Transport companies need to ensure they are correctly paying GST
when they receive any form of government rebate. Not all government
payments will attract GST.
The Tax Office recently published a Decision Impact Statement on
the GST implications of the Federal Court decision in TT-Line
Company v Commissioner of Taxation.
TT-Line operated a ferry service over Bass Strait. The
Commonwealth Government provided rebates to eligible passengers to
encourage people to use the ferry service. The rebate was
calculated so that passengers using the ferry service paid about
the same price as if they were driving on a highway.
Mr Egan, (an eligible passenger) booked a ticket on the ferry
and was entitled to a rebate. TT-Line automatically calculated the
rebate that Mr Egan was entitled to and charged him the net amount
(that is, the full value of the ticket price less the rebate). The
total ticket price was $910. TT-Line received a rebate of $336 from
the Government. The remaining $574 was paid by Mr Egan
TT-Line was a government related entity, which was relevant to
an issue raised in the appeal.
Issues argued in the appeal
The question was whether TT-Line had to account for GST on the
price paid by Mr Egan ($574) or the total amount received by
TT-Line ($910). This raised two issues:
Did the rebate form part of the price?
As TT-Line was a government related entity, was the rebate
specifically covered by an appropriation and therefore not part of
Decision of the Full Court
The Full Court found that GST was to be calculated on the total
payments received by TT-Line - $910, even though the amount paid by
Mr Egan, the recipient of the ferry services, was $574
The Full Court held that it was irrelevant whether the rebate
was paid directly to TT-Line – it was still part of the
total consideration for the ferry services provided to Mr Egan.
On the appropriation issue, the Full Court found that the
payments were not specifically covered by an appropriation.
This analysis was influenced by the fact that while TT-Line was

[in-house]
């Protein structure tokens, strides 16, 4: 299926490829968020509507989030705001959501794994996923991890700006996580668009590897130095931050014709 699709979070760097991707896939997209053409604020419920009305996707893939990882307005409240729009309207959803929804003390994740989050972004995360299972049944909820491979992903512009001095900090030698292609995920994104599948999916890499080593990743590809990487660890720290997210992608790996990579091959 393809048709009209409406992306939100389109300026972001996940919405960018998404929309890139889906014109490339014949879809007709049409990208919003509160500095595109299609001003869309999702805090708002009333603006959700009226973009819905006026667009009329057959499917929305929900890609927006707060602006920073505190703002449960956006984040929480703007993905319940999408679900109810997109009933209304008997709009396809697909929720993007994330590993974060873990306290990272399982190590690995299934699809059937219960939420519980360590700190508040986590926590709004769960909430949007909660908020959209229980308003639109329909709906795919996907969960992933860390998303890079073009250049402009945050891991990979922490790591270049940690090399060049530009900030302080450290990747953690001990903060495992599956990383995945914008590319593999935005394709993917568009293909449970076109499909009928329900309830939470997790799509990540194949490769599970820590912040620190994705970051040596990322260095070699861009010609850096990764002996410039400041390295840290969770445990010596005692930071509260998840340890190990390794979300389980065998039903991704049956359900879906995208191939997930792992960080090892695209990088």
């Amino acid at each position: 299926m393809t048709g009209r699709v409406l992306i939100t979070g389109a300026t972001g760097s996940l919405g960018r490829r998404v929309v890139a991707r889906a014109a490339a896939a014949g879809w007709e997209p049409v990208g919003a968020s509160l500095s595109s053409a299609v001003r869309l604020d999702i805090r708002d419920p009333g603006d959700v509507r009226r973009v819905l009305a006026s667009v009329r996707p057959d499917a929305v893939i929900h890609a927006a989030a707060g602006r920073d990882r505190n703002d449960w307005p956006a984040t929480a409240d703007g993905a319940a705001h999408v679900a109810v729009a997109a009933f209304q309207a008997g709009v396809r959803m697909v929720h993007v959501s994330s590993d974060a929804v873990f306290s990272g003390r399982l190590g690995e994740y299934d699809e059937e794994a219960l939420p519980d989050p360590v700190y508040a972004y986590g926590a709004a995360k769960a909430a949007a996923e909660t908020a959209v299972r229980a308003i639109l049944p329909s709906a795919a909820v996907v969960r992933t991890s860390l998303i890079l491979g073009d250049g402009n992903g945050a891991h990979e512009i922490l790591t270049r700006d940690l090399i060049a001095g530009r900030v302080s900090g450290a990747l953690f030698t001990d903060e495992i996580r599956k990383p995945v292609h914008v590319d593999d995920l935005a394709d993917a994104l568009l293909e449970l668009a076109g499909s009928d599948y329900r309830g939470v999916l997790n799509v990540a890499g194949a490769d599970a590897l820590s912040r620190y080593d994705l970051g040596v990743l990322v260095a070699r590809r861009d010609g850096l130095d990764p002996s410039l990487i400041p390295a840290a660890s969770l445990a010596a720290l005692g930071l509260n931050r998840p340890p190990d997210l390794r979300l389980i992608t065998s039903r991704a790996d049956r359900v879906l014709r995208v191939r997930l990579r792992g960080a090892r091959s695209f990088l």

a government related entity, it was operating in competition with
private transport operators. If the rebate was covered by an
appropriation, this would have meant that private transport
operators paid GST on the total amount (including the rebate) while
government related entities would have paid GST only on the amount
paid by the passenger. The policy of including government entities
in the scope of GST was to ensure that this kind of discrimination
did not take place.
Tax Office view of the decision
The decision was favourable to the Tax Office. However, the
decision on the appropriation issue is also favourable to private
operators competing with government entities.
What should you do?
The decision is a timely reminder for transport operators to
review whether they are correctly accounting for GST on
With the recent TT-Line decision clarifying the law, the Tax
Office may increase its compliance activities in this area.
The TT-Line case shows that in some cases the rebate will form
part of the base on which GST is calculated. However, in other
cases, such as where the rebate is in the form of compensation, it
will not be included in calculating your GST liability.
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guide to the subject matter. Specialist advice should be sought
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The income tax treatment of any property lease incentive will vary, depending on the nature of the inducement provided.
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